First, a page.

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Alaska via Small Ship

In my last post I wrote about a 2007 vacation trip my wife Barb and I made to Alaska, the Bering Sea and Eastern Siberia. On each of our three trips there together we were passengers on a small ship, with around 100 or less passengers. THere are several reasons why visiting Alaska this way is (in our opinion) the only way to go. First and very important is the informal and very friendly atmosphere on the ship such that you really get to know your fellow travelers. The second and perhaps even more important reason is that you are able to get really close to the scenery, the glaciers, and especially the varied wildlife.

This trip was essentially an exploration cruise, following the routes of early explorers to this region of the world, to several locations where few if any humans have set foot before. The Spirit of Oceanus was the flag ship of Cruise West Lines. Sadly, the company stopped operating a few years after we made this trip … the poor economy being partially responsible. Anyway, even though the ship was quite spacious, having so few passengers made it possible to do and see many things as we traveled along the Alaska Sea coast headed to the Aleutian Islands and destinations in the Bering Sea.

It was on day three of the cruise when we experienced for the first time what would become a normal activity throughout the trip. Those who elected to go, were loaded and unloaded into Zodiac rubber inflatable boats off the stern of the ship, and with a crew member at the motor, and another acting as a guide, off we went, boat-by-boat, to explore and see what we could find. Scenery was spectacular with steep snow-capped mountains all around, and our boat was lucky enough to be able to get rather close to a very large and intimidating Gray Whale. We also saw many more species of wildlife, which made for some interesting photographs.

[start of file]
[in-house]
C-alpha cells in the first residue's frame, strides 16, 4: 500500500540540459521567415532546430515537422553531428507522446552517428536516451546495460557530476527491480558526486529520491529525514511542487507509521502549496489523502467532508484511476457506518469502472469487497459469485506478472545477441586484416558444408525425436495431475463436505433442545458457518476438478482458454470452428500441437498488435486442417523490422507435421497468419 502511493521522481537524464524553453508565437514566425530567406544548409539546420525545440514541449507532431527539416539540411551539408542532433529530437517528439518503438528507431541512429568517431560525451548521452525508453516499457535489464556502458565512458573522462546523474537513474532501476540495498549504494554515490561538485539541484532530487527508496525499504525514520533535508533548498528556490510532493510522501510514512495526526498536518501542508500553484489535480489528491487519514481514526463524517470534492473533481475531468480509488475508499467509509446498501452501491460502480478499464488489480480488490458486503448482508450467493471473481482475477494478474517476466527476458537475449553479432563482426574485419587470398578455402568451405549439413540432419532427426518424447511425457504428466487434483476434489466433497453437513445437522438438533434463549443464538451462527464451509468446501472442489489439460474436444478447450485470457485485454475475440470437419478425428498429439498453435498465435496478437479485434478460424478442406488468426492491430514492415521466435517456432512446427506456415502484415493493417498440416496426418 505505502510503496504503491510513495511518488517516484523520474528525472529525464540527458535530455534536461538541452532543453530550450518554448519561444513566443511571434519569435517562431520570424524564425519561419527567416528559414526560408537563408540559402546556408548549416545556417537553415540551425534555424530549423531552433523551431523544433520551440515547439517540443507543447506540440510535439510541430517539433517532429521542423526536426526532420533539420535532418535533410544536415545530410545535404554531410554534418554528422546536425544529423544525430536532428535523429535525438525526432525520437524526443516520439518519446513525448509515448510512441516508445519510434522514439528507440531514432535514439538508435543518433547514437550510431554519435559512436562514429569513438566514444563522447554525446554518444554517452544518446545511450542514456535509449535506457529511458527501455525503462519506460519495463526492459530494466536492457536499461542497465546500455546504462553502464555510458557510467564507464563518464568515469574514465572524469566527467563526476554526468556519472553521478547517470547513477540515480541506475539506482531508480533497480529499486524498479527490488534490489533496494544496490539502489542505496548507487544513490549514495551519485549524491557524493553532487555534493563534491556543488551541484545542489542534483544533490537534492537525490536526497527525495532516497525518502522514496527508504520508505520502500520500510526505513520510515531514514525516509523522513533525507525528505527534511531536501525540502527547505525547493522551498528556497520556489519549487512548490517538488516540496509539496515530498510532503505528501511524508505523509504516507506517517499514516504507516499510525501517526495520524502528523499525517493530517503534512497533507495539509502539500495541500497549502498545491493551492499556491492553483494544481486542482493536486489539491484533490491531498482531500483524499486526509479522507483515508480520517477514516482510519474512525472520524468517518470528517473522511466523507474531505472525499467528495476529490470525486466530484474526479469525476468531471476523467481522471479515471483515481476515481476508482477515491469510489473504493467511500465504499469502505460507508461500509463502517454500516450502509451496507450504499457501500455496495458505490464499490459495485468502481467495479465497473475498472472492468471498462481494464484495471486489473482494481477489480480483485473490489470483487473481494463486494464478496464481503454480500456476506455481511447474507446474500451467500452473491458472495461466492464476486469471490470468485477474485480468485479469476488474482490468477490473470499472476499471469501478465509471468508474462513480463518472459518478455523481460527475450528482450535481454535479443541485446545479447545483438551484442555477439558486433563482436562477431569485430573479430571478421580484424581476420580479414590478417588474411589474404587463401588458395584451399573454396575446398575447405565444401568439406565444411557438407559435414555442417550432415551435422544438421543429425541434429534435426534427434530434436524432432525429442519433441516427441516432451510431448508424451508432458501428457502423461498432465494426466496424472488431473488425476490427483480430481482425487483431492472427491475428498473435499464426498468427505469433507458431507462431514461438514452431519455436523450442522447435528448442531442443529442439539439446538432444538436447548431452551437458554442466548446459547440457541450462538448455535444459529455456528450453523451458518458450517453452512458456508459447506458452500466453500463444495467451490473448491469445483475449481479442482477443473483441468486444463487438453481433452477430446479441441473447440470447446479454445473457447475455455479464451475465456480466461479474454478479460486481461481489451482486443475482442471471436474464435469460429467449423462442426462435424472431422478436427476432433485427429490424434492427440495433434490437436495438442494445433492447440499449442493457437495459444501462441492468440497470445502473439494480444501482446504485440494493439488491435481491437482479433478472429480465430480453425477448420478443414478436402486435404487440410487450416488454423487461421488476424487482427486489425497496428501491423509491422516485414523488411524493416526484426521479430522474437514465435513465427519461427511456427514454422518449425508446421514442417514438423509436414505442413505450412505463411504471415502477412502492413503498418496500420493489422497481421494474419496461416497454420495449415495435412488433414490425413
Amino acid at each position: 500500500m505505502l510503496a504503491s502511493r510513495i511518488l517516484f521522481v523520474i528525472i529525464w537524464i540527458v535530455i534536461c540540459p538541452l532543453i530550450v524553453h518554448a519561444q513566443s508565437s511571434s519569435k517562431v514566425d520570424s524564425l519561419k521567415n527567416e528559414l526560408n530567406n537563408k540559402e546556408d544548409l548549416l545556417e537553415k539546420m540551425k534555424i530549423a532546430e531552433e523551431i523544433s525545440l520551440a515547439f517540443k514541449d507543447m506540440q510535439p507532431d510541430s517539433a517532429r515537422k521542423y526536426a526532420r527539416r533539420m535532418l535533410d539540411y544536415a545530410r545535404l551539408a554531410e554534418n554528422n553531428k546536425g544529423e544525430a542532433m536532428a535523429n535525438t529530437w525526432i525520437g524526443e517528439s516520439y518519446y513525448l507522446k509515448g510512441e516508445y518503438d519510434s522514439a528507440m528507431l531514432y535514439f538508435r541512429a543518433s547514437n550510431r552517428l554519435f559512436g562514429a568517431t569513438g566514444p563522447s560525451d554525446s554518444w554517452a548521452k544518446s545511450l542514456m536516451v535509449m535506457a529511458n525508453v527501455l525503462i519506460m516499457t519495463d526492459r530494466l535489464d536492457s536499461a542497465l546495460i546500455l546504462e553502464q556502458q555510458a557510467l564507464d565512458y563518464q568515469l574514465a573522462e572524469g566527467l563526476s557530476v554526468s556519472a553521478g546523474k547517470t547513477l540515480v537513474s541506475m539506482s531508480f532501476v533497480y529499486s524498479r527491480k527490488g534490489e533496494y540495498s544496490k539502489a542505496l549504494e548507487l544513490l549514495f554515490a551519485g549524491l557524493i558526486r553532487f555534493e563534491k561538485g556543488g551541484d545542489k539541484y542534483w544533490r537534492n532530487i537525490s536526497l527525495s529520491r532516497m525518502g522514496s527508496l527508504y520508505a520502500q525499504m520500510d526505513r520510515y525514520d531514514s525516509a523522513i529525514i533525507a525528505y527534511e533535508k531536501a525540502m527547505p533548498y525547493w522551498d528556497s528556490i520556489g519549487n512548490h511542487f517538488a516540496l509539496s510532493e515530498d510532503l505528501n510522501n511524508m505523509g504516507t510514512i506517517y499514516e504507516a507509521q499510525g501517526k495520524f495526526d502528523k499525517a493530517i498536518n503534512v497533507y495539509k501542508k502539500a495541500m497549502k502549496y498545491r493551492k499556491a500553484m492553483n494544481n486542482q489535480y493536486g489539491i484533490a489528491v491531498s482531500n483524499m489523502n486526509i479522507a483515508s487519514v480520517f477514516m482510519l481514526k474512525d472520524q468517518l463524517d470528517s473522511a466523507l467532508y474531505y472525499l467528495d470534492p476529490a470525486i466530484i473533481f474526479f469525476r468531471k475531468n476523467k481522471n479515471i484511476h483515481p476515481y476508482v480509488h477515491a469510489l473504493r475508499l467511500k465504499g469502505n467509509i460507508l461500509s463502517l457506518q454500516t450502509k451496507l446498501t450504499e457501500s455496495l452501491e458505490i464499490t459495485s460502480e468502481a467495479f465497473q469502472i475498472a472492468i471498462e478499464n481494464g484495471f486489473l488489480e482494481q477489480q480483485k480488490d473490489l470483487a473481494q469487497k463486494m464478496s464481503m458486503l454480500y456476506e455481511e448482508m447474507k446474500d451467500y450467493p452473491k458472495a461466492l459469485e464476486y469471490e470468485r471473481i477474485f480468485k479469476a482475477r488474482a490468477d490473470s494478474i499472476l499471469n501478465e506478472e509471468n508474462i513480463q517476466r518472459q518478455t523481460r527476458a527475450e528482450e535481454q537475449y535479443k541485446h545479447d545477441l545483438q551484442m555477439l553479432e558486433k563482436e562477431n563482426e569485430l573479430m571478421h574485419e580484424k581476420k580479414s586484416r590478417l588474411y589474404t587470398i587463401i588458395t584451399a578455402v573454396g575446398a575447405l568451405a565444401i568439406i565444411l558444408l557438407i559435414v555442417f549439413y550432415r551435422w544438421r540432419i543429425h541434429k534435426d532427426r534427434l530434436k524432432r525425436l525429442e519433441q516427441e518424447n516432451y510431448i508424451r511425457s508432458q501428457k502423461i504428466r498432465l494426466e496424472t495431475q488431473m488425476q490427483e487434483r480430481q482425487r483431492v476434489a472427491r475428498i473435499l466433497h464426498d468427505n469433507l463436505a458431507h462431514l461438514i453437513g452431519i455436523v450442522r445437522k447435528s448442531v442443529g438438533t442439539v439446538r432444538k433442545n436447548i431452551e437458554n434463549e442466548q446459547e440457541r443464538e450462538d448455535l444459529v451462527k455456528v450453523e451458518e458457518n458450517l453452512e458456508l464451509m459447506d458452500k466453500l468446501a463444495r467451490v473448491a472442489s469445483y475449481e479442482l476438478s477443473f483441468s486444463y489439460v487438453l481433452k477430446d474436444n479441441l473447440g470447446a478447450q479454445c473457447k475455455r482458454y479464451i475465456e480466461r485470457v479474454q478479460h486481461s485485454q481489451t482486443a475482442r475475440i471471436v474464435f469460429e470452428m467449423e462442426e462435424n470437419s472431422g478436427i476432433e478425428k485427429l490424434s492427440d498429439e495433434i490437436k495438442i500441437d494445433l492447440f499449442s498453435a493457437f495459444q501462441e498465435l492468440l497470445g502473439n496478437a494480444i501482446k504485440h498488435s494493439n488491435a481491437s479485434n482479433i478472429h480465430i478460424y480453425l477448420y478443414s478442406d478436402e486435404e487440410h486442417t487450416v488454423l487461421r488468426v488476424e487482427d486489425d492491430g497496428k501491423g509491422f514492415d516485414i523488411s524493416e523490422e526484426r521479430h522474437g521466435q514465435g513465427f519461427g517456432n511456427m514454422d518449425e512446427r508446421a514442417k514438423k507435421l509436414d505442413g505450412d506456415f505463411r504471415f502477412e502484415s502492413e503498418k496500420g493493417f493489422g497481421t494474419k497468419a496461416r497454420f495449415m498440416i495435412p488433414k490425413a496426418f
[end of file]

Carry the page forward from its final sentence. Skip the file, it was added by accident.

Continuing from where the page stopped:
After several hours bouncing up and down in the boat, making photo after photo, we returned to the Oceanus cold, a bit damp, but totally happy with what we’d experienced. After supper that evening, we returned to our cabin and stood on its outside deck to view close up, one of many glaciers we would visit over the time we were at sea. I trust the following photos I made then will give you an overall impression of the joy we had while on this trip. We were very lucky to be able to do this together.

Note: I plan to continue this series in following posts, so check back later to see lots more.

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One Happy Day in Alaska